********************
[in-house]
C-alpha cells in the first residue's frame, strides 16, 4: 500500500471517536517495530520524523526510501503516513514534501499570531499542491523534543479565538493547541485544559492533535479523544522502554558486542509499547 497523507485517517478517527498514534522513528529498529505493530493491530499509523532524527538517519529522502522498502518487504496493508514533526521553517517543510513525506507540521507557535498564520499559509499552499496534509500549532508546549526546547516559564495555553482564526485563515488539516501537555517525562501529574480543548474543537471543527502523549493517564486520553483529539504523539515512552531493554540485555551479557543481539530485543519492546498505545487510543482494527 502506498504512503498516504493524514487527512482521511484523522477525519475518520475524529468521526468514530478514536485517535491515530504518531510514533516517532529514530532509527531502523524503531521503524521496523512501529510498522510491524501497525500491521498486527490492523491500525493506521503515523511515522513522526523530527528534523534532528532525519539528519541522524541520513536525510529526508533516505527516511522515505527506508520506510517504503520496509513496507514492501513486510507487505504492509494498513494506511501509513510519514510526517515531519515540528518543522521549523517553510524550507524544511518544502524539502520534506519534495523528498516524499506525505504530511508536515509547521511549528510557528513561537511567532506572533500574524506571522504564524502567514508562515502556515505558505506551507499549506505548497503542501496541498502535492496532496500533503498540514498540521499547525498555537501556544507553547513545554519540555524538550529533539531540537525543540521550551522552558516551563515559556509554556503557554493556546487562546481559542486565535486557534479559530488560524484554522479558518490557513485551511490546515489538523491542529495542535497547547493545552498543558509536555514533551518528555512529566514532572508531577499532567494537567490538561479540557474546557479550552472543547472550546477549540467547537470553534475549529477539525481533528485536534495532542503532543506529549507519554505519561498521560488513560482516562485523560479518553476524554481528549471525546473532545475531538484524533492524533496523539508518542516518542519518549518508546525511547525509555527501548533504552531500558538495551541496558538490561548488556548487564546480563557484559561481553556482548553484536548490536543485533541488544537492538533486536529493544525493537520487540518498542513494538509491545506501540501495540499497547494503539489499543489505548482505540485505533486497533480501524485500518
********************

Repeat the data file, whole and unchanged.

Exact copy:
[in-house]
C-alpha cells in the first residue's frame, strides 16, 4: 500500500471517536517495530520524523526510501503516513514534501499570531499542491523534543479565538493547541485544559492533535479523544522502554558486542509499547 497523507485517517478517527498514534522513528529498529505493530493491530499509523532524527538517519529522502522498502518487504496493508514533526521553517517543510513525506507540521507557535498564520499559509499552499496534509500549532508546549526546547516559564495555553482564526485563515488539516501537555517525562501529574480543548474543537471543527502523549493517564486520553483529539504523539515512552531493554540485555551479557543481539530485543519492546498505545487510543482494527 502506498504512503498516504493524514487527512482521511484523522477525519475518520475524529468521526468514530478514536485517535491515530504518531510514533516517532529514530532509527531502523524503531521503524521496523512501529510498522510491524501497525500491521498486527490492523491500525493506521503515523511515522513522526523530527528534523534532528532525519539528519541522524541520513536525510529526508533516505527516511522515505527506508520506510517504503520496509513496507514492501513486510507487505504492509494498513494506511501509513510519514510526517515531519515540528518543522521549523517553510524550507524544511518544502524539502520534506519534495523528498516524499506525505504530511508536515509547521511549528510557528513561537511567532506572533500574524506571522504564524502567514508562515502556515505558505506551507499549506505548497503542501496541498502535492496532496500533503498540514498540521499547525498555537501556544507553547513545554519540555524538550529533539531540537525543540521550551522552558516551563515559556509554556503557554493556546487562546481559542486565535486557534479559530488560524484554522479558518490557513485551511490546515489538523491542529495542535497547547493545552498543558509536555514533551518528555512529566514532572508531577499532567494537567490538561479540557474546557479550552472543547472550546477549540467547537470553534475549529477539525481533528485536534495532542503532543506529549507519554505519561498521560488513560482516562485523560479518553476524554481528549471525546473532545475531538484524533492524533496523539508518542516518542519518549518508546525511547525509555527501548533504552531500558538495551541496558538490561548488556548487564546480563557484559561481553556482548553484536548490536543485533541488544537492538533486536529493544525493537520487540518498542513494538509491545506501540501495540499497547494503539489499543489505548482505540485505533486497533480501524485500518